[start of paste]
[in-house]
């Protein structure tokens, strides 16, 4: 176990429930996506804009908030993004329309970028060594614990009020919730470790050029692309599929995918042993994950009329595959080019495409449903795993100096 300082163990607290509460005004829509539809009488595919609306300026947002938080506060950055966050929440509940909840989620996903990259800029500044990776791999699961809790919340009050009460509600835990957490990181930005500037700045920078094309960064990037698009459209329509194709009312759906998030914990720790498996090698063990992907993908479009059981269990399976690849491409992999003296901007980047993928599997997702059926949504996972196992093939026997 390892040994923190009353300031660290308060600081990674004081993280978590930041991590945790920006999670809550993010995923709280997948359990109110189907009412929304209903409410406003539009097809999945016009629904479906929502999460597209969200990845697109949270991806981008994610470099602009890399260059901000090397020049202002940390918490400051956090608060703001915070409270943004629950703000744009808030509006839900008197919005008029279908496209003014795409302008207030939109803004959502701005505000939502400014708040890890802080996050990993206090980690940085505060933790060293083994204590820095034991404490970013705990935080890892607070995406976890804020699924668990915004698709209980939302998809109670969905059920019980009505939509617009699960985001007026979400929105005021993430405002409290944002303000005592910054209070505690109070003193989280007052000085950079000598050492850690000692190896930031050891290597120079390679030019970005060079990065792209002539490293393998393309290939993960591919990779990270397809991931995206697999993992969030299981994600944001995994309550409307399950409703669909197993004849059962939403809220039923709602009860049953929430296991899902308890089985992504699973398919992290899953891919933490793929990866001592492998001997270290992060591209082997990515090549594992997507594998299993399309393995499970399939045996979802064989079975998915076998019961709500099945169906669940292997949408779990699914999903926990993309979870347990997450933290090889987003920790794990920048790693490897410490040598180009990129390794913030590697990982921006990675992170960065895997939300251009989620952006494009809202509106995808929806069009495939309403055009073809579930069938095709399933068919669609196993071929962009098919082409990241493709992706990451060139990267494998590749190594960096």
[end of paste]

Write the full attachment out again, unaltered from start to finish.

[in-house]
């Protein structure tokens, strides 16, 4: 176990429930996506804009908030993004329309970028060594614990009020919730470790050029692309599929995918042993994950009329595959080019495409449903795993100096 300082163990607290509460005004829509539809009488595919609306300026947002938080506060950055966050929440509940909840989620996903990259800029500044990776791999699961809790919340009050009460509600835990957490990181930005500037700045920078094309960064990037698009459209329509194709009312759906998030914990720790498996090698063990992907993908479009059981269990399976690849491409992999003296901007980047993928599997997702059926949504996972196992093939026997 390892040994923190009353300031660290308060600081990674004081993280978590930041991590945790920006999670809550993010995923709280997948359990109110189907009412929304209903409410406003539009097809999945016009629904479906929502999460597209969200990845697109949270991806981008994610470099602009890399260059901000090397020049202002940390918490400051956090608060703001915070409270943004629950703000744009808030509006839900008197919005008029279908496209003014795409302008207030939109803004959502701005505000939502400014708040890890802080996050990993206090980690940085505060933790060293083994204590820095034991404490970013705990935080890892607070995406976890804020699924668990915004698709209980939302998809109670969905059920019980009505939509617009699960985001007026979400929105005021993430405002409290944002303000005592910054209070505690109070003193989280007052000085950079000598050492850690000692190896930031050891290597120079390679030019970005060079990065792209002539490293393998393309290939993960591919990779990270397809991931995206697999993992969030299981994600944001995994309550409307399950409703669909197993004849059962939403809220039923709602009860049953929430296991899902308890089985992504699973398919992290899953891919933490793929990866001592492998001997270290992060591209082997990515090549594992997507594998299993399309393995499970399939045996979802064989079975998915076998019961709500099945169906669940292997949408779990699914999903926990993309979870347990997450933290090889987003920790794990920048790693490897410490040598180009990129390794913030590697990982921006990675992170960065895997939300251009989620952006494009809202509106995808929806069009495939309403055009073809579930069938095709399933068919669609196993071929962009098919082409990241493709992706990451060139990267494998590749190594960096």